The Death TreatmentSome countries have allowed physician assisted suicide for individuals with mental illness.  (See The Death Treatment in the June 2015 New Yorker article on this issue and how’s it been dealt with in Belgium or, even more timely – just out today (and shorter) Margret Wente Right to Die and Mentally Ill on how we need to deal with it.Wente Right to Die

What do you think?


Shalom Coodin




“I Got A Name”

Like the pine trees lining the winding road


I got a name, I got a name

Like the singing bird and the croaking toad

I got a name, I got a name

And I carry it with me like my daddy did…

Jim Croce

What should we call people?  As a physician I don’t have a problem with the term ‘patient’ but recognize its limitations.  It doesn’t really empower individuals.  With my PACT team we used the term ‘participant’ which I came to like.  There are other options including ‘client’, ‘consumer’, ‘service user’  or one I’d not come across before – ‘Expert by Experience’.

In addressing the issue for social workers C. McDonald writes:

The words we use to describe those who use our services are, at one level, metaphors that indicate how we conceive them. At another level such labels operate discursively, constructing both the relationship and attendant identities of people participating in the relationships, inducing very practical and material outcomes (McDonald, 2006, p. 115).

 I think there are merits to each of the various options – for a thoughtful consideration have a look at this article in the (click to view) British Journal of Social Work: What’s in a Name: ‘Client’, ‘Patient’, ‘Customer’, ‘Consumer’, ‘Expert by Experience’, ‘Service User’—What’s Next? British Journal of Social Work: What’s in a Name: ‘Client’, ‘Patient’, ‘Customer’, ‘Consumer’, ‘Expert by Experience’, ‘Service User’—What’s Next?

I do have a preference in terms of recording – I think clinicians should write using the patient/participant/consumer’s name.  For reasons I haven’t yet figured out many clinicians feel they must write using ‘client’ rather than the individual’s name.  I end up reading many, many notes that have the word ‘client’ many, many times.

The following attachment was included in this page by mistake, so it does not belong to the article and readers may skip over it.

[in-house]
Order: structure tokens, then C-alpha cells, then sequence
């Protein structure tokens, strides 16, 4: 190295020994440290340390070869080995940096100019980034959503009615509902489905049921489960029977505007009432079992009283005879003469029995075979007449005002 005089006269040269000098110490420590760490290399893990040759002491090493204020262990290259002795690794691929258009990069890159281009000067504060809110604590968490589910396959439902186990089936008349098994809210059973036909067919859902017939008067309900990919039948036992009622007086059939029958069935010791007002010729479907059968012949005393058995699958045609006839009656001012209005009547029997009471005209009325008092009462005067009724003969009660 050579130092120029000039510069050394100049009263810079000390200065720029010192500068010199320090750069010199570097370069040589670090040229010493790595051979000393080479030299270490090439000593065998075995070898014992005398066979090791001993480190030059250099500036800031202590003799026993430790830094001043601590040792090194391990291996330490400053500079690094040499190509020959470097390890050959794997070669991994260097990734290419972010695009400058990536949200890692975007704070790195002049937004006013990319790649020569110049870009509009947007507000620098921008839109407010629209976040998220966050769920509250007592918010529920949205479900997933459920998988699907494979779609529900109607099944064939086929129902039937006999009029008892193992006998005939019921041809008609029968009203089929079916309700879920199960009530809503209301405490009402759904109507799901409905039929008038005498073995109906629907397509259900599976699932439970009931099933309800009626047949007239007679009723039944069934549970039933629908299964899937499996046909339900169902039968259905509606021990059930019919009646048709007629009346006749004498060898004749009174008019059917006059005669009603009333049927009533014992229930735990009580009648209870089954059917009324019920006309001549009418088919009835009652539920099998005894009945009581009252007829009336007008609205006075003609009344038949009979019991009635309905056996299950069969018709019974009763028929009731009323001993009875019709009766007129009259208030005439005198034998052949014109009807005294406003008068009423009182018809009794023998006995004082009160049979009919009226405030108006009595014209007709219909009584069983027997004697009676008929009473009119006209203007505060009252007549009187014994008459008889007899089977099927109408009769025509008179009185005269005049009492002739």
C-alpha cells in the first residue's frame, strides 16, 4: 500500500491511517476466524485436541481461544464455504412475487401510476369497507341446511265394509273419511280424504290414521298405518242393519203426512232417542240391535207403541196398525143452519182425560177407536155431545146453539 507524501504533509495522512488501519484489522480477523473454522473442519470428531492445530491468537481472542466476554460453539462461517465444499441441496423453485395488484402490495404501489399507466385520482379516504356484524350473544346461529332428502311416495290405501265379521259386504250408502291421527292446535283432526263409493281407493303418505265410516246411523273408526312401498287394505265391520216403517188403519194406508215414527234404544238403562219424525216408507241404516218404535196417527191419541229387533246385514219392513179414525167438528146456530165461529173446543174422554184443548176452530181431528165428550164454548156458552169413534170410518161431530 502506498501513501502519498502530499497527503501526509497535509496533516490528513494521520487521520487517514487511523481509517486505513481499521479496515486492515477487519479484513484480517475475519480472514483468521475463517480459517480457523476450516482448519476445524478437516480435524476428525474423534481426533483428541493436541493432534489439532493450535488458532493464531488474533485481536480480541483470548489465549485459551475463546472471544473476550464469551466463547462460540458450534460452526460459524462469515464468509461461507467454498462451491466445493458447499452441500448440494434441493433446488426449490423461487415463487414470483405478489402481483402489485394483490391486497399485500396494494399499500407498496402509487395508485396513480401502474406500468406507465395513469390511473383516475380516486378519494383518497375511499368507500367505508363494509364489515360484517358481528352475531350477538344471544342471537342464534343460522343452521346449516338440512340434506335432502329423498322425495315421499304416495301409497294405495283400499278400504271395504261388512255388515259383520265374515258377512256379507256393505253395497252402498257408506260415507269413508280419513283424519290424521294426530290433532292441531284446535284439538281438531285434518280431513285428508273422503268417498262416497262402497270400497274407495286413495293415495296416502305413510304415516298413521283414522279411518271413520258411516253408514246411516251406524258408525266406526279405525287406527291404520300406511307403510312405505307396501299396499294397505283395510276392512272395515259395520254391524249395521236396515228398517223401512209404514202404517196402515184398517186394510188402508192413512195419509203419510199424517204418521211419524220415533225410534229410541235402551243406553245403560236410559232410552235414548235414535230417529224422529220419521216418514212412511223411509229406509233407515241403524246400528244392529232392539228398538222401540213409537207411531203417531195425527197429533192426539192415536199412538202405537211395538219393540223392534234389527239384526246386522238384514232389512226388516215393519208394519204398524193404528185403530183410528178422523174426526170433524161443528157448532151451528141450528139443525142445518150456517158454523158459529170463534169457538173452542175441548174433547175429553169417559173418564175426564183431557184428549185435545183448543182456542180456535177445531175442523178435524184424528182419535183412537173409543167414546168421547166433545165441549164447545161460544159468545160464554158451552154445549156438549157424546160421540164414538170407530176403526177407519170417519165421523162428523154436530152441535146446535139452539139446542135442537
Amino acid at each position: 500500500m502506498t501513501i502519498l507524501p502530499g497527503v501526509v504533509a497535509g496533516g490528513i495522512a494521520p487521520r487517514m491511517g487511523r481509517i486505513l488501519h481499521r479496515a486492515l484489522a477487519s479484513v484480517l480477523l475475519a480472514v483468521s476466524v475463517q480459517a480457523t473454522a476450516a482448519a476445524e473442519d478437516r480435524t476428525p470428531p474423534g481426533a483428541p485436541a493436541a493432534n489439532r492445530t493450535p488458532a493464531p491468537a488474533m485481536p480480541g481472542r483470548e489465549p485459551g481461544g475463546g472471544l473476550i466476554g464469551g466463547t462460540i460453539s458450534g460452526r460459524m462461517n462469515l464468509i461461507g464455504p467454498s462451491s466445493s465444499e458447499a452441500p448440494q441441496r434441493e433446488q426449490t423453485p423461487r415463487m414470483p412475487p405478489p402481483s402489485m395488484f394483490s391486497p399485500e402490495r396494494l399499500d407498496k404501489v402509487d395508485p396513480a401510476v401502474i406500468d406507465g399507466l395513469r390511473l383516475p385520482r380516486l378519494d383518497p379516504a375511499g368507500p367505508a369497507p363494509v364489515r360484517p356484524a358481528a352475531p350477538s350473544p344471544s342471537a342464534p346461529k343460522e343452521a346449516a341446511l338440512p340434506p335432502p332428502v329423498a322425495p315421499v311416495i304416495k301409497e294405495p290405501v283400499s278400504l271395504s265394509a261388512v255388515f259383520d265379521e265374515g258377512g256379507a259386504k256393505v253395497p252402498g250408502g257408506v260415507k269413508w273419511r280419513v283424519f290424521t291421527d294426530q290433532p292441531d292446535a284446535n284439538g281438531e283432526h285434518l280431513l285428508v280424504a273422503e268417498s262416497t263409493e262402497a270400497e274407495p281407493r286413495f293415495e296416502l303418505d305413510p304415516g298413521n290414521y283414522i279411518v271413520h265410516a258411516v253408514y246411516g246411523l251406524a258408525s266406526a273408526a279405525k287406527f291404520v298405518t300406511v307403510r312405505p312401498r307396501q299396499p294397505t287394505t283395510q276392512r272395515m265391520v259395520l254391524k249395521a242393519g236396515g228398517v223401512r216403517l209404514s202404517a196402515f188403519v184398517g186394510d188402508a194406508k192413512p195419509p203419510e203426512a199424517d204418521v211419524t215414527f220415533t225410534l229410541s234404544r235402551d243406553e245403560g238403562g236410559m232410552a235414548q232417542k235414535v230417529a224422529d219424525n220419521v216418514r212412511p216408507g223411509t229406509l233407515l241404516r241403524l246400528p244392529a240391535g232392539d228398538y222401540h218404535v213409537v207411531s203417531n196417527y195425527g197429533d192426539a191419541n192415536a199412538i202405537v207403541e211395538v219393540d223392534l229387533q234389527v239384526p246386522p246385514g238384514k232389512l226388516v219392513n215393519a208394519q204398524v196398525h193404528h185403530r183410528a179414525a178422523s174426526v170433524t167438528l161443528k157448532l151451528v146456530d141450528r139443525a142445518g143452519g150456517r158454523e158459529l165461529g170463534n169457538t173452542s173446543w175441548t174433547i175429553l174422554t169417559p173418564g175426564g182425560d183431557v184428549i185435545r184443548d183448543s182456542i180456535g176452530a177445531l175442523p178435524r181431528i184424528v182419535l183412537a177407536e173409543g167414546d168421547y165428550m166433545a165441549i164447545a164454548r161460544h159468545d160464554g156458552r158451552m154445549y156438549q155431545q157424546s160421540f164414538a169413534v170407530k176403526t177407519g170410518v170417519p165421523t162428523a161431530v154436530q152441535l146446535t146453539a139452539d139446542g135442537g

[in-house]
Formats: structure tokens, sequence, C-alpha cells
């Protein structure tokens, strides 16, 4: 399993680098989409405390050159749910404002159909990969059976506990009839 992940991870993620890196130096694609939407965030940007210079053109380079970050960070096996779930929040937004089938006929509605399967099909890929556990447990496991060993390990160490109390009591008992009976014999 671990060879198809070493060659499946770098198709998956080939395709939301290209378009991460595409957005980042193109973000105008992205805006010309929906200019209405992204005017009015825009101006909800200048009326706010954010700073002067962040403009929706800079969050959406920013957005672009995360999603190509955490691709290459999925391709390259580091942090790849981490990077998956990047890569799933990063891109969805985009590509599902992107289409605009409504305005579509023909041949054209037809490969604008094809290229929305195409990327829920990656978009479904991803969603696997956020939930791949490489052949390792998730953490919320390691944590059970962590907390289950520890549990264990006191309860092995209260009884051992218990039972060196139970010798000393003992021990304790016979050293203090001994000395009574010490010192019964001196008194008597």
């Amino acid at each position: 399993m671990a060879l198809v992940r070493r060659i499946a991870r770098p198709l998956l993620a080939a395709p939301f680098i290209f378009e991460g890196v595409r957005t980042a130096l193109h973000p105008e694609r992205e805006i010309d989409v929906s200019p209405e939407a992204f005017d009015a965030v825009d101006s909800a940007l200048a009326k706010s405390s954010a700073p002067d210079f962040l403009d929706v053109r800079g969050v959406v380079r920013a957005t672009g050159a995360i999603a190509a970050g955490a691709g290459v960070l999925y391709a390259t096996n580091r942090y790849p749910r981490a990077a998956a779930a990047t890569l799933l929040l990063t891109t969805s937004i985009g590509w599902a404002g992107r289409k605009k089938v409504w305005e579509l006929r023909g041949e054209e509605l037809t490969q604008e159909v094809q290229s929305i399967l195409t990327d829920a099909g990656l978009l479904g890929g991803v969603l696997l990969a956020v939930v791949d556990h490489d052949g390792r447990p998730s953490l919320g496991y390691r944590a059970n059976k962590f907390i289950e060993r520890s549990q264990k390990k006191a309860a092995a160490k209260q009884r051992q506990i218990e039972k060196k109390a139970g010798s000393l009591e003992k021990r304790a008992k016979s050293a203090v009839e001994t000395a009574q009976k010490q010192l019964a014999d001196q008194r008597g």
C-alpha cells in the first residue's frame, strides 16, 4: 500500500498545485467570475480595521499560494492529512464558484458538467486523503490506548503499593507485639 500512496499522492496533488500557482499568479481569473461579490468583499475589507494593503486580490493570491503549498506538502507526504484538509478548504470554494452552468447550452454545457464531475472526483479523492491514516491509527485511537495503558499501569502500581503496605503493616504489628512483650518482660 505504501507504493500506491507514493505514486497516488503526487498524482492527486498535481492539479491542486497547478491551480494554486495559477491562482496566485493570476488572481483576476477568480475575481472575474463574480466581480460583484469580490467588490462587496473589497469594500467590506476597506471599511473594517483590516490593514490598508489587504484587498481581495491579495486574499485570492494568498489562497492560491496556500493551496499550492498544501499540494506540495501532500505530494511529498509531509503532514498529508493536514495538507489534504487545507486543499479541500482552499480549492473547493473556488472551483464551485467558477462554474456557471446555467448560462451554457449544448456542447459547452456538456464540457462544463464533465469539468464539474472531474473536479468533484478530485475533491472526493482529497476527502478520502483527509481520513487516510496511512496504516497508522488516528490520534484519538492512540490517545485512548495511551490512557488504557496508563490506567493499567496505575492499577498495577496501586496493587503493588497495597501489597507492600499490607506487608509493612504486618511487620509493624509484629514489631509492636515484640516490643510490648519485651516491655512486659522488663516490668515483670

Rogers CarlIf you’ve been reading my blog for a bit you know I love Motivational Interviewing.  MI grew out of the work of Dr. Carl Rogers, who introduced the idea of using the word client.  I support the non-judgemental acceptance Rogers advocated.  However I don’t think calling people ‘client’ rather than using their name does anything in helping operationalize Roger’s ideas.

Years ago I asked the director of medical records at the large teaching hospital where I worked whether there was some medical-legal requirement to use the term ‘client’ or some prohibition on using names.  She knew of none.  I think some believe that using ‘client’ in notes somehow is indicative of good professional boundaries.  I’m all for good professional boundaries but don’t believe using someones name in my notes in any way diminishes my commitment to maintaining such boundaries.

I like narratives.  People’s lives are stories they share with us.  When we document, why not make note of it as a story?

When you’re doing your notes this week try using the person’s name rather than the ‘c’ word.  If you’re an ACT team leader consider using an educational session to raise this with your team and allow people to express their thoughts.

And thank you, Dear Reader, for your time.

Shalom Coodin, MD FRCPC